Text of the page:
Week 2 is all about awareness. Awareness of the body and mind. In your busy western lives you move quickly through your day from task to task, achieving and doing. You are often so immersed in this task driven world that you pay little heed to its impact upon your body or the patterns of thought and feeling that your mind follows. If you are anything like me you may be doing a task or job, but your thoughts probably slip elsewhere from time to time; reviewing a past event or imagining a future happening.
Week 2 is about raising your awareness; paying attention to how you are, what you are thinking, how you are feeling. This attention can be practiced during any task or activity, that is what makes it mindful.
What follows below is my post that I wrote just after the week 2 session. This explains my initial reactions and places it in a time and place in my life.
In the section after that I will consider how this mindful practice is progressing. How am I doing? Do I pay attention all the time? (clue here: don’t be daft!)
Week 2 thoughts from 2015
Week 2 of our Mindfulness based stress reduction course (MBSR) started in entirely different circumstances and continued in quite a different manner to Week 1. Last week the weather had been howling: gales and thundering rain showers. This week the sun was shining and the 5th floor balcony beckoned on arrival whispering, ‘come and soak up my sunshine’.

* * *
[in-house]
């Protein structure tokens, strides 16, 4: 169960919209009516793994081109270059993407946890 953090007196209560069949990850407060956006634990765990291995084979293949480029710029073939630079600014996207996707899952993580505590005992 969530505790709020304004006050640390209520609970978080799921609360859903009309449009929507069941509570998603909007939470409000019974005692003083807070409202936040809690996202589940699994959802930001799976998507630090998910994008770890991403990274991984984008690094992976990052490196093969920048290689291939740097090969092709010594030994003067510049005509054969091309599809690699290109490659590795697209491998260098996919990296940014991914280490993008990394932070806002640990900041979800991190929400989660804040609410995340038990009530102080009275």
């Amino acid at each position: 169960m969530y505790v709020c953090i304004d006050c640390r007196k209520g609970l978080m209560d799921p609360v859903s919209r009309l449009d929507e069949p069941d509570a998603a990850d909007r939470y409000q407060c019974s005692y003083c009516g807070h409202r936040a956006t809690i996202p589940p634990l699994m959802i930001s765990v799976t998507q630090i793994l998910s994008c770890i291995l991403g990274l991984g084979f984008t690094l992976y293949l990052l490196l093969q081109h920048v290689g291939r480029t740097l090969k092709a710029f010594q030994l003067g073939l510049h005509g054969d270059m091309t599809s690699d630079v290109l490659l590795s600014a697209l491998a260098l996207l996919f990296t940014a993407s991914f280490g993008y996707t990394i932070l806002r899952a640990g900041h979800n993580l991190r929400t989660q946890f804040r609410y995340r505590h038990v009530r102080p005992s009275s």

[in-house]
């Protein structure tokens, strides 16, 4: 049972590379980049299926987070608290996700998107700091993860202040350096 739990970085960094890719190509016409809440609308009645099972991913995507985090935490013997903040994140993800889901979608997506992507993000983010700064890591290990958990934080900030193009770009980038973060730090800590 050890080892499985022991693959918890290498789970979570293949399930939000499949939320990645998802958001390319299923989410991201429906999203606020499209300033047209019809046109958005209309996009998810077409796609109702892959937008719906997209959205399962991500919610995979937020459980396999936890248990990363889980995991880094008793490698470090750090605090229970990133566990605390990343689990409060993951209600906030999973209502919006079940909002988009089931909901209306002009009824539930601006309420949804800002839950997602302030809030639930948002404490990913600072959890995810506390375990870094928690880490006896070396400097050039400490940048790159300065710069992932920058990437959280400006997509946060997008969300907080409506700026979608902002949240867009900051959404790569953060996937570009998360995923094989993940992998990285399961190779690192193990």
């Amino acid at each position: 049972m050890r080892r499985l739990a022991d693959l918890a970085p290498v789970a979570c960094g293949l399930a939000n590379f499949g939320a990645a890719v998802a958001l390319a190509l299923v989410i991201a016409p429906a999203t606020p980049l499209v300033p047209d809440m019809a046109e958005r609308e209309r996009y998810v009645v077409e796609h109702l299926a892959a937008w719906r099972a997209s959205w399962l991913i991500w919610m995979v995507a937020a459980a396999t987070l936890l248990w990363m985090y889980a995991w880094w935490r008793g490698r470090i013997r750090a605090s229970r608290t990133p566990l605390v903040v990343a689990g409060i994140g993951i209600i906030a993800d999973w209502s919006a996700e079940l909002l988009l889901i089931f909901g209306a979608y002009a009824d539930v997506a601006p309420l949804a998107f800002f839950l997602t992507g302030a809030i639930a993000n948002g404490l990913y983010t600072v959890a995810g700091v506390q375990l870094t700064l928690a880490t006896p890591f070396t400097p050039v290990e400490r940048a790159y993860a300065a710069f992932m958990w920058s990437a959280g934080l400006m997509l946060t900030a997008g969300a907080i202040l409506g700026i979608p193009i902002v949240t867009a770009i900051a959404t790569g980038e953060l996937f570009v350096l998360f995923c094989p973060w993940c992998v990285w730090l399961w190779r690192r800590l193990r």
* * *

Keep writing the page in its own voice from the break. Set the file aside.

Last week had introduced mindful techniques that we practiced throughout the class. When I had returned home I found myself to be very still and happily sat in the lounge, dog on lap, in the quiet dying light until all the family arrived home half an hour later.
This week I had a diary clash. The session was always going to be different as I chose to keep a previously arranged and paid for cinema visit with a mate. I was with the group for the first hour when we experienced our responses to a couple of emotive stories. This spurred a discussion about our experience of our body and mind’s reactions to life events, where we highlighted the body’s responses to stress and discussed the kind of emotions and thoughts experienced during the reading of each story.